• If you’re thinking of travelling Route 66, check out the Devil’s Rope Museum in Illinois.
  • And for a museum whose tag-line is ‘Any day above ground is a good one’, try the NMFH.

Nga mihi, Phillipa & Talei

News Update 14 December 2012

Kia ora ,

As we hurtle towards the end of 2012 there is lots of museum news from around the country. The re-opening of Toitū Otago Settlers Museum, new exhibitions and summer activities around the country such as Te Papa’s gingerbread house. There are some controversies as well, with varying opinions on fundraising for the redevelopment of the Sarjeant Gallery, and a mystery surrounding Waikato Museum’s fake Lindauer.

The re-opening of Toitū Otago Settlers Museum was a series of celebrations, with guests from around the country as well as Dunedin and Otago. The museum has retained some old favourites such as the settlers portraits and Pixietown, hugely improved and expanded the display of key textile, social history and transport collections, and added new dimensions of interactive objects and information.

20121207_Toitu_opening_P1000576

Toitū Otago Settlers Museum Opening

Director Linda Wigley spoke about their aim to move beyond the ‘book on the wall’ approach, and the enormous team effort which made it all possible. It was particularly encouraging to hear the Mayor, Dave Cull, speaking so positively and supportively at the civic opening, reflecting the strong working relationship between the Dunedin City Council and Toitū. The staff sang their waiata with feeling, and there were some emotional moments as key people were thanked, including project development manager Bronwyn Simes. Our congratulations to all concerned.

Toitū has had excellent coverage in the media, including this radio interview with Director Linda Wigley on The Arts on Sunday the week before the opening:

http://www.radionz.co.nz/national/programmes/artsonsunday/audio/2540277/toitu-otago-settlers-museum

Congratulations also to Te Tuhi on being voted best Public Art Gallery in Metro’s Best of Auckland 2012 awards. The magazine is not online, but you can see what makes them so good on the Te Tuhi website.

In Wellington, policy and politics continue. Earlier this year MCH organised a series of workshops to explore the possibility of legislation for Immunity from Seizure, and we noted at the time that there was a move towards this in Australia. The legislation for Immunity from Seizure was introduced in Canberra recently, as the Protection of Cultural Objects on Loan Bill. We will keep you informed as this progresses on both sides of the Tasman.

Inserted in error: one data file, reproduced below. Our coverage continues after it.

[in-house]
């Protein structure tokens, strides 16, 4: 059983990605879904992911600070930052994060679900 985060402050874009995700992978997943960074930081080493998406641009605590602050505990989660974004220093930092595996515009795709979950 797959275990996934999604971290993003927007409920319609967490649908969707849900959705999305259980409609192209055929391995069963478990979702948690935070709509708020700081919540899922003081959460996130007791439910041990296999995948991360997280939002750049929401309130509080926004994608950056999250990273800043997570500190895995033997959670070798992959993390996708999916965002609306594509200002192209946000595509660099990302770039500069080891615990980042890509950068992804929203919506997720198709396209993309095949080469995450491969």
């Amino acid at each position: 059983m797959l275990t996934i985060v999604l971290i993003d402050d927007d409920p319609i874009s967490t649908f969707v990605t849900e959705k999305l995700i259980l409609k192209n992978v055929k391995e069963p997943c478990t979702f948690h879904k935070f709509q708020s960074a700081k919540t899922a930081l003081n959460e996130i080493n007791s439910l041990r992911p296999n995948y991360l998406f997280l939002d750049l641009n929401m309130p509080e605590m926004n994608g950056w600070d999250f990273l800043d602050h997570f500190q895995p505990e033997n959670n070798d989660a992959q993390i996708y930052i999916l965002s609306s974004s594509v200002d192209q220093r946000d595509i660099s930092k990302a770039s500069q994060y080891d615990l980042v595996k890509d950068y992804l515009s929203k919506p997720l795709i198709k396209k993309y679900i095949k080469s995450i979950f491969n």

The Charities Commission has been working on engagement between business and community organisations, and jointly commissioned some research with Creative New Zealand earlier this year. Their report is now published, and has some great insights and vision for how charities can design and achieve beneficial business/community partnerships.

Phillipa recently attended the INTERCOM conference #museumchallenges (see conference tweets) in Sydney. INTERCOM is the ICOM international committee on museum management, and the conference was attended by around 70 delegates from 20+ countries. There were really interesting presentations and useful conversations with people from museums – and museum associations and government agencies – which reflected many common challenges throughout the world of museums. Several people from New Zealand were there, including Tarisi Vunidilo, Secretary-General of the Pacific Islands Museum Association and Greg McManus, current Chair of the INTERCOM committee.

20121214_INTERCOM_PT-TarisiVunidilo_P1000462

Phillipa Tocker and Tarisi Vunidilo

As part of the conference, the annual Stephen Weil Memorial Lecture was given by Frank Howarth, Director of the Australian Museum in Sydney. His title was ‘Do Indians Belong with Dinosaurs?’, in which he explored indigenous cultural engagement: the relationship of the institution with indigenous communities, and how the perspective of the ‘other’ is part of the story itself. We look forward to this lecture being published, and to the continuing debate.

This afternoon we are awaiting delivery of the 2013 Directory from the printer, which will be sent out next week. We also expect to open registration for the MA13 conference next week. We will be here until Friday 17 December, then closing the office until 14 January 2013.

And for your Friday afternoon enjoyment, check out the Museum of Coffee Machines in Milan – yes, it really does exist, set up by Gruppo Cimbali to celebrate over 100 years of business.

Ngā mihi,
Phillipa & Talei


Museums Aotearoa Tweets

Join Museums Aotearoa

Advertisements

%d bloggers like this: